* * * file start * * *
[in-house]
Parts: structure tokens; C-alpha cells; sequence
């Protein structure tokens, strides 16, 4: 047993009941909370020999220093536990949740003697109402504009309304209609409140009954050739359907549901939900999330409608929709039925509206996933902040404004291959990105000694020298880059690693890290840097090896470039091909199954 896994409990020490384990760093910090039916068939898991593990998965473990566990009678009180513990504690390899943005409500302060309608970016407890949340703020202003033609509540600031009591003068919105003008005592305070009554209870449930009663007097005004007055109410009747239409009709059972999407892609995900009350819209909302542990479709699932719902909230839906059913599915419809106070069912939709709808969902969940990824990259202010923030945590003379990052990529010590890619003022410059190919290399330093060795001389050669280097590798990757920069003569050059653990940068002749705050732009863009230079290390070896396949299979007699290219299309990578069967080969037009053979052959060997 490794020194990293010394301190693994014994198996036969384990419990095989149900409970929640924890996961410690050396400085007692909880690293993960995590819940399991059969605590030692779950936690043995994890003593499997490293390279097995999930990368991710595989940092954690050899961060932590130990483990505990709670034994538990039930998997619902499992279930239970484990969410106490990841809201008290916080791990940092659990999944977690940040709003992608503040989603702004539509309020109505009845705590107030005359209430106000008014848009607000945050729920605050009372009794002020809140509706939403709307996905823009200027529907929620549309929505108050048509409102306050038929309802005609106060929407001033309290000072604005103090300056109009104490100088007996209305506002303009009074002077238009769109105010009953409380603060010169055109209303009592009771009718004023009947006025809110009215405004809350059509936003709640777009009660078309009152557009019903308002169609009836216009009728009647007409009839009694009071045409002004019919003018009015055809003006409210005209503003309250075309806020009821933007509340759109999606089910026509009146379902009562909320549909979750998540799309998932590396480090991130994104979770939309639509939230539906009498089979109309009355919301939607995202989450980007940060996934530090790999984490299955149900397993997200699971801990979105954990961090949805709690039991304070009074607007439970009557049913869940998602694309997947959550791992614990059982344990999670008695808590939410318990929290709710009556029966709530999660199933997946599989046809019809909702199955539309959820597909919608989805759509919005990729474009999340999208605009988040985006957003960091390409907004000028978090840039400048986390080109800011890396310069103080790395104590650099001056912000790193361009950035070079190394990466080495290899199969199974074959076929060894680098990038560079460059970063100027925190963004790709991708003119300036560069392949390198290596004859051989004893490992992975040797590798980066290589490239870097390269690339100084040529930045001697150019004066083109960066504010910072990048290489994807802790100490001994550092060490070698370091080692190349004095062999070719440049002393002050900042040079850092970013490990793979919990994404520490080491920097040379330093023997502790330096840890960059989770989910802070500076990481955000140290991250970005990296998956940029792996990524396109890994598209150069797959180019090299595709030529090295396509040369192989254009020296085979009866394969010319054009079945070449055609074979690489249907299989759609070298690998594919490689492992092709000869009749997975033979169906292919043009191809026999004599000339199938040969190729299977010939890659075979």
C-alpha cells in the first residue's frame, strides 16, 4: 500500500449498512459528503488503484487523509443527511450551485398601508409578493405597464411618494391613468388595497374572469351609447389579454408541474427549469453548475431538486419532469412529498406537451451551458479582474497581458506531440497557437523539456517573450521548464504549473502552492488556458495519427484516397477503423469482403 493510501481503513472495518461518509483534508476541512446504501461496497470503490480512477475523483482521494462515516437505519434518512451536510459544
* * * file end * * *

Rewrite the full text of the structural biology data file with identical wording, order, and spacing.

[in-house]
Parts: structure tokens; C-alpha cells; sequence
């Protein structure tokens, strides 16, 4: 047993009941909370020999220093536990949740003697109402504009309304209609409140009954050739359907549901939900999330409608929709039925509206996933902040404004291959990105000694020298880059690693890290840097090896470039091909199954 896994409990020490384990760093910090039916068939898991593990998965473990566990009678009180513990504690390899943005409500302060309608970016407890949340703020202003033609509540600031009591003068919105003008005592305070009554209870449930009663007097005004007055109410009747239409009709059972999407892609995900009350819209909302542990479709699932719902909230839906059913599915419809106070069912939709709808969902969940990824990259202010923030945590003379990052990529010590890619003022410059190919290399330093060795001389050669280097590798990757920069003569050059653990940068002749705050732009863009230079290390070896396949299979007699290219299309990578069967080969037009053979052959060997 490794020194990293010394301190693994014994198996036969384990419990095989149900409970929640924890996961410690050396400085007692909880690293993960995590819940399991059969605590030692779950936690043995994890003593499997490293390279097995999930990368991710595989940092954690050899961060932590130990483990505990709670034994538990039930998997619902499992279930239970484990969410106490990841809201008290916080791990940092659990999944977690940040709003992608503040989603702004539509309020109505009845705590107030005359209430106000008014848009607000945050729920605050009372009794002020809140509706939403709307996905823009200027529907929620549309929505108050048509409102306050038929309802005609106060929407001033309290000072604005103090300056109009104490100088007996209305506002303009009074002077238009769109105010009953409380603060010169055109209303009592009771009718004023009947006025809110009215405004809350059509936003709640777009009660078309009152557009019903308002169609009836216009009728009647007409009839009694009071045409002004019919003018009015055809003006409210005209503003309250075309806020009821933007509340759109999606089910026509009146379902009562909320549909979750998540799309998932590396480090991130994104979770939309639509939230539906009498089979109309009355919301939607995202989450980007940060996934530090790999984490299955149900397993997200699971801990979105954990961090949805709690039991304070009074607007439970009557049913869940998602694309997947959550791992614990059982344990999670008695808590939410318990929290709710009556029966709530999660199933997946599989046809019809909702199955539309959820597909919608989805759509919005990729474009999340999208605009988040985006957003960091390409907004000028978090840039400048986390080109800011890396310069103080790395104590650099001056912000790193361009950035070079190394990466080495290899199969199974074959076929060894680098990038560079460059970063100027925190963004790709991708003119300036560069392949390198290596004859051989004893490992992975040797590798980066290589490239870097390269690339100084040529930045001697150019004066083109960066504010910072990048290489994807802790100490001994550092060490070698370091080692190349004095062999070719440049002393002050900042040079850092970013490990793979919990994404520490080491920097040379330093023997502790330096840890960059989770989910802070500076990481955000140290991250970005990296998956940029792996990524396109890994598209150069797959180019090299595709030529090295396509040369192989254009020296085979009866394969010319054009079945070449055609074979690489249907299989759609070298690998594919490689492992092709000869009749997975033979169906292919043009191809026999004599000339199938040969190729299977010939890659075979």
C-alpha cells in the first residue's frame, strides 16, 4: 500500500449498512459528503488503484487523509443527511450551485398601508409578493405597464411618494391613468388595497374572469351609447389579454408541474427549469453548475431538486419532469412529498406537451451551458479582474497581458506531440497557437523539456517573450521548464504549473502552492488556458495519427484516397477503423469482403 493510501481503513472495518461518509483534508476541512446504501461496497470503490480512477475523483482521494462515516437505519434518512451536510459544